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Utrecht the most bike friendly city in The Netherlands

October 10th, 2017

When city officials unveiled the first section of the world’s largest bike parking garage in Utrecht, a small city in the center of the Netherlands, late last month, the feeling of accomplishment was short-lived.
While many of the 6,000 new, state-of-the-art bike parking spots filled quickly, city engineers focused on the work ahead: creating thousands more such spots and hundreds more miles of bike paths to ensure that even more Utrecht residents can comfortably commute by bike.

“We found that if you build it, people will use it,” said Lot van Hooijdonk, a vice mayor, about her city’s seemingly insatiable public demand for bike infrastructure.

Utrecht, with 330,000 residents, is the Netherlands’ fourth-largest and fastest-growing city. It is also one of the most bike-friendly places in one of the world’s most bike-friendly countries.

Utrecht beats Amsterdam
The city recently surpassed Amsterdam in a widely respected ranking of bike-friendly cities and is now second only to Copenhagen, which is more than twice its size.

Elsewhere in the Netherlands, more than a quarter of all trips are made by bicycle, and the federal government has been building up the country’s bike infrastructure over the last decade, despite cuts in other sectors.

The yearly investment of roughly 500 million euros pays for itself, proponents say, by reducing health, social and other costs.

The increased infrastructure has led to an increase in people using their bikes daily and contributes to the reduction of road accidents for cars and bikes.
In a country where there are more bikes than people — 22.5 million vs. 18 million — daily usage has grown 11 percent in the last decade, mostly because of the introduction of electric bikes, which lengthens the time many older people can use two-wheel transportation.

Innovations ahead
A 15-minute ride from Utrecht City Hall (which, like all other new buildings, has its own biking garage — this one for 1,650 bikes), a small start-up, Springlabs, is trying to perfect a device that tells bikers how hard to pedal to catch the next green light.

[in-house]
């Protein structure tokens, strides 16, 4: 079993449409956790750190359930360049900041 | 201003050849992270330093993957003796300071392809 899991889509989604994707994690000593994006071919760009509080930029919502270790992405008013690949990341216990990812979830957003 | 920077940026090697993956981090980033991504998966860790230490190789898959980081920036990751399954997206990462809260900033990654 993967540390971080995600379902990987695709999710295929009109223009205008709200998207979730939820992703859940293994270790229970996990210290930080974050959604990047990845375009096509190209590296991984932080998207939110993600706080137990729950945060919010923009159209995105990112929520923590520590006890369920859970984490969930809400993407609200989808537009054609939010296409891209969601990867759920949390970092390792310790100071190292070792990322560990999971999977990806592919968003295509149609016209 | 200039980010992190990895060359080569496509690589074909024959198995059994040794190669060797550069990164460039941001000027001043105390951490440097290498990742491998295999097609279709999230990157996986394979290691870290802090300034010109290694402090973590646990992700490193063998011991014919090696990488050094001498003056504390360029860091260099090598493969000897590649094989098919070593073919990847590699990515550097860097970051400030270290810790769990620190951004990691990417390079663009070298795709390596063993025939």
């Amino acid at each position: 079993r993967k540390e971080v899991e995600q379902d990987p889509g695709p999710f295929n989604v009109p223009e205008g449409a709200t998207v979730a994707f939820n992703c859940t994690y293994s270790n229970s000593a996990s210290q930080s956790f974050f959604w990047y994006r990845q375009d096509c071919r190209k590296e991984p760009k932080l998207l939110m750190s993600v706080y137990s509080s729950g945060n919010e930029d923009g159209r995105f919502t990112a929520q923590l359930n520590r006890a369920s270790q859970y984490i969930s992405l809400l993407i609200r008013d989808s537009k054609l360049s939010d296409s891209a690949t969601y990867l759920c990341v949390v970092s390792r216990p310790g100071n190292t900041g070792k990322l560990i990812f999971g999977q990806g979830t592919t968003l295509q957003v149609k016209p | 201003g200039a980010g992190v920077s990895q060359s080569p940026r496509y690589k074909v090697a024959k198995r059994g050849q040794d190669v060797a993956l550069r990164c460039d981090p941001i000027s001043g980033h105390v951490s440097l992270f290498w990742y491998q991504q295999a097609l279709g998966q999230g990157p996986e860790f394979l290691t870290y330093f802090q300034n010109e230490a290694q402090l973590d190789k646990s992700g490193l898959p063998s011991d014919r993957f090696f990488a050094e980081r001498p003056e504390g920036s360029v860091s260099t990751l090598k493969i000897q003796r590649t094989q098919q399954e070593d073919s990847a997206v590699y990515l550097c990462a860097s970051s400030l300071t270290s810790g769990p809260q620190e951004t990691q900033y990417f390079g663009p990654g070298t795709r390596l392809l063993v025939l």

“Cities want to innovate,” said Jan-Paul de Beer, the company’s director. “They want to do new stuff to make the cycling experience even better.”

His traffic control system, Flo, is being tested in Utrecht, in Eindhoven and soon in Antwerp, Belgium.
Finding bike parking in Utrecht’s medieval downtown can be made easier by a smartphone app or a glance at the large digital street signs that show those garages with empty bike parking spots.

Utrecht’s cycling network includes nearly 250 miles of dedicated bike lanes. Large signs alert car drivers that they are merely guests on these roads and should limit their speed to less than 20 miles per hour, which brings us to safety advices while riding a bike.

Safety first
Becoming a bike commuter might seem daunting, especially for expats not used to this way of commuting to work, but the benefits can be worth it: exercising regularly, saving money, decreasing your carbon footprint, absolving yourself of guilt over that ‘kroket’or ‘frikandel’at lunch break.

Keep in mind the following for a safe commute

Use Hand Signals: Cyclists have their own language of hand signals that indicate when they’re slowing down, or which direction they plan to turn. Study up so you can let drivers and other cyclists around you know what you’re going to do before you do it.

Watch for Parked Cars: If there’s a row of cars to your right, leave at least three to four feet of space between you and the doors, just in case a driver opens a door without checking first for cyclists.

Ditch the Tunes: You need all your senses while riding. If you must have music, consider a small portable stereo. Earbuds block too much ambient traffic noise to be a safe option.

Rack, basket or pannier: Sure, you can carry your stuff in a messenger bag or a backpack, but putting your stuff on a separate rack gets it off your back, making your whole ride more comfortable.

Lock: The most attractive bike to most thieves is the one that’s easiest to steal. Your lock doesn’t need to be impenetrable, it just needs to be better than everyone else’s.

Bell: Dorky, maybe, but a must-have if you’re commuting on busy streets.

Fenders: Your rear tire can kick up water and dirt from the pavement, covering you in a mix of motor oil, mud, storm runoff and more. Fenders stop this process, keeping road water off you.

Helmet: Bikers aren’t legally obligated to wear helmets in the Netherlands, but a majority of bike fatalities involve riders who weren’t wearing helmets.

Lights: If you’re up before dawn or stay late and ride home in the dark, you’ll need a white light for the front of your bike and a red one for the back.

Personal Identification: Whether you buy a specialized ID bracelet or just carry your driver’s license, having identification is a must, so medical personnel can identify you quickly if you’re involved in an accident.